Come Saturday, Steve Case and his crew at Revolution will hit the road back to Washington D.C. with hundreds of new connections in five key Southeast cities and five new portfolio companies. Those five companies will use their winnings to make key hires, grow their marketing activities or expedite product development. And the 35 companies that didn't walk away with Case dollars still got the chance to showcase and get feedback on their young businesses.
So how to fully understand the tour's impact and reach? Here's our attempt at cobbling it all together in one big dump of Rise of the Rest goodness.
Here are some of the other headlines from the day:
Steve Case's thoughts on the region, here's video of his fireside chat with Washington Post writer J.D. Harrison:
The Rest of the Rest
And here's what happened along the other stops.
The Virginia Governor, Richmond Mayor and other dignitaries joined Case for breakfast in Richmond Monday, kicking off a day of startup buzz with a plea from Case to continue to invest in young companies. He made stops to the region's most active venture capital fund, had lunch with 30 investors and entrepreneurs, visited a high-end shirt-making startup and a wireless power-charging business and heard eight pitches. He invested $100,000 in WealthForge,
a crowdfunding startup that helps businesses, real estate companies and private equity firms raise private capital online. The company is off and running with 35 employees and $51 million raised via the platform. Here's a recap from the Richmond Times-Dispatch
Amid meetings with the South Carolina governor, Charleston's mayor and a handful of startups in town, Case heard pitches aboard the USS Yorktown on the Charleston harbor on his third stop on the tour. The $100K winner that day was Bidr
, which turns fundraising at events from a paper process to a digital one. The company's target market are nonprofits, schools and companies who hold live auctions, raffles and other sorts of fundraising events. Bidr lets event registration, check-in and bidding for auction items or raffle entries happen via text messaging. The company graduated from Charleston's Harbor Accelerator last year, and a week ago took home the top prize in the Dig South Wild Pitch event.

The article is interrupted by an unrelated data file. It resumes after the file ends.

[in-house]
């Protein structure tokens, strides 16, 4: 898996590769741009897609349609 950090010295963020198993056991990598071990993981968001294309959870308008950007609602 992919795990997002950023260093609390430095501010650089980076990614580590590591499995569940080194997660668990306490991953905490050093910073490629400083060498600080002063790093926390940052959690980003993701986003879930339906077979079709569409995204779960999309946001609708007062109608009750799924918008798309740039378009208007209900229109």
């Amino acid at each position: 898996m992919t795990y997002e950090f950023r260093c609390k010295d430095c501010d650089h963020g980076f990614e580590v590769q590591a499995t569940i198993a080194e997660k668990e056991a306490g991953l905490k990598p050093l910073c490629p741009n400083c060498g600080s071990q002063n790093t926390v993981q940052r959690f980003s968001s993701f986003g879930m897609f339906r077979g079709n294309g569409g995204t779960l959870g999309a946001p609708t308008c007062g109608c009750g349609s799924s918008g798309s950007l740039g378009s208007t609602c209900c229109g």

Case hit up the Atlanta Tech Village in the center of Atlanta business activity known as Buckhead and then headed south to the Opportunity Hub, a place making sure all populations are included in the city's startup ecosystem. He stopped an up-and-coming new real estate development, visited with Atlanta Journal Constitution owner Cox Enterprises and met with MailChimp and Cardlytics, big Atlanta startup success stories. Village Capital's Ross Baird
gave the best overview of the day for Southern/alpha.
The $100K winner in Atlanta was PartPic
, which makes it easy to find replacement mechanical parts by snapping photos of the parts that need to be replaced using an iPhone. The company also made headlines when it participated in the SXSW Accelerator in March and won "Best Enterprise Disruptor" at TechCrunch Disrupt last Fall. Groundfloor, a company that started in Raleigh and moved to Atlanta last year, also pitched on Thursday. Here's a story on its Case pitch
by WRAL TechWire.
Aboard a Mardi Gras parade float, Case named GoToInterview
his final $100,000 winner. The startup makes it easier for high turnover workplaces (like restaurants, banks and hotels) to interview and vet potential employees by having them respond to initial interview questions via video. According to a story by NOLA.com
, it already has customers like Dunkin' Donuts, McDonald's and is negotiating with "a major airline based out of Atlanta."
Case's visit also included a meal with the mayor, local craft beer with the business community and a fireside chat with Walter Isaacson, author of "The Innovators", former editor of Time and former CEO of CNN. According to NOLA.com, Case was most impressed by the city's diverse group of startups and people.
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